Yesterday, Google announced that it was releasing a major change to its Ad Rank algorithm, which determines the order of the paid search ads on each SERP as well as how much advertisers pay in the ad auction.
In a nutshell, Google is now using the presence and performance of ad extensions in determining Ad Rank. Previously, Ad Rank had just two components: your Max CPC Bid (the most you were willing to pay per click) and your Quality Score (Google’s assessment of the quality of your keywords, ads, and landing pages). Now, the formula has three components: your Max CPC Bid, your Quality Score, and, as Google puts it, “the expected impact from your ad extensions and formats.”
I was chatting with our founder, Larry Kim, about the change, and he noted that this change is bad for small and medium-sized businesses (SMBs).
Here at WordStream, we’re committed to helping small advertisers succeed at PPC, so I want to dive a little deeper to give my take on why Larry is right.
Before diving into the numbers, let’s take a look at this change from 10,000 feet up.
Previously, Google had a pretty simple message for advertisers: Be highly relevant and you can reach qualified searchers at a great price. Even if the calculation of Quality Score was a little bit of a black box, the message resonated with advertisers because they understood why Google would reward good advertisers and punish bad ones.
With the new change, Google’s message has changed from the simple “be relevant” to the more vague “be relevant and use more of Google’s features.” Even if Google believes that the ad extensions make for a better paid search experience, it has to recognize that the message is significantly more complicated, which makes it harder for SMB advertisers to understand what they are supposed to be doing. Plus, it makes all of those great Hal Varian videos obsolete!
Now that we’ve established that the change makes advertising on AdWords more confusing, let’s see how requiring the use of ad extensions will actually impact SMBs.
If all SMBs already used ad extensions, then this wouldn’t be a big deal. Unfortunately, the reverse is true. According to our research on small business AdWords accounts, very few of them are currently using ad extensions. For example:
This data indicates that not only do advertisers need to start using ad extensions more, they also need to make fundamental changes to their websites so that they have enough landing pages to utilize sitelink extensions where appropriate. With this change, Google is actually influencing web design (assuming that you don’t want to get penalized by Google), which could prove to be overly burdensome for less sophisticated advertisers.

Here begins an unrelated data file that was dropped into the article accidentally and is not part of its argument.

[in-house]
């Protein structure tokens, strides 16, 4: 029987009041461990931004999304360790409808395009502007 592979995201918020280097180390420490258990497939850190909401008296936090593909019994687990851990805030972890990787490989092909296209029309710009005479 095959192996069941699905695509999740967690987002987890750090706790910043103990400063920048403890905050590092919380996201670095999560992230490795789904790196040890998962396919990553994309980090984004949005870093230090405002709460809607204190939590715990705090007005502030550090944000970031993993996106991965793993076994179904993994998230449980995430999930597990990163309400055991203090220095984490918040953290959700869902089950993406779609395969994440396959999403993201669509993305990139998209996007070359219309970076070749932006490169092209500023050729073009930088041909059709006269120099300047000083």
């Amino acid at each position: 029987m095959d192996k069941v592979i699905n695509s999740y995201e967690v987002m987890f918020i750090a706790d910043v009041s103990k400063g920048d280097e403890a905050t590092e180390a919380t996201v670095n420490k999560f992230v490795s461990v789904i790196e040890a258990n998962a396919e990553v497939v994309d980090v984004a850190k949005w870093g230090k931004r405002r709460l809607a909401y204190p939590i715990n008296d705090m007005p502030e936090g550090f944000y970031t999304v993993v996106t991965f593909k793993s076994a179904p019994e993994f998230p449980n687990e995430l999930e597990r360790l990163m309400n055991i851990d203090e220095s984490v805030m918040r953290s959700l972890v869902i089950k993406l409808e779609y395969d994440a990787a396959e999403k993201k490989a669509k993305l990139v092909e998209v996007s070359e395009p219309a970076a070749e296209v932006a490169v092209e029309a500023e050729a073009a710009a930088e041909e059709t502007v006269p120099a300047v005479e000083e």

And because ad rank depends on the actual performance of these extensions, not just whether they’re there, Google has now given advertisers another thing to optimize on top of their keywords, text ads and bids. Otherwise, you risk being crowded out by larger, more experienced, bigger-budget advertisers.
The good news is, ad extensions are free to use, so you don’t need a bigger budget in order to make the most of them. You just need the savvy to know which ad extensions to use and when. This is one of the easiest ways to increase your click-through rates and Quality Scores, and now using extensions is more important than ever.
As I mentioned at the beginning of this post, WordStream is committed to helping SMBs achieve PPC success. We know that as AdWords continues to get more complicated, there is a greater need to help advertisers focus on the most impactful actions that they can take, so we’ll be working tirelessly in the upcoming months to help advertisers create and optimize their ad extensions. That’s why we recently introduced a set of tools to help you build landing pages more quickly and easily. It’s also why we’re currently running a contest to give one lucky advertiser a $25,000 marketing makeover. That’s $25K in free advertising spend for AdWords, plus tools from WordStream and Constant Contact to help you use it. Throw your hat in the ring here.
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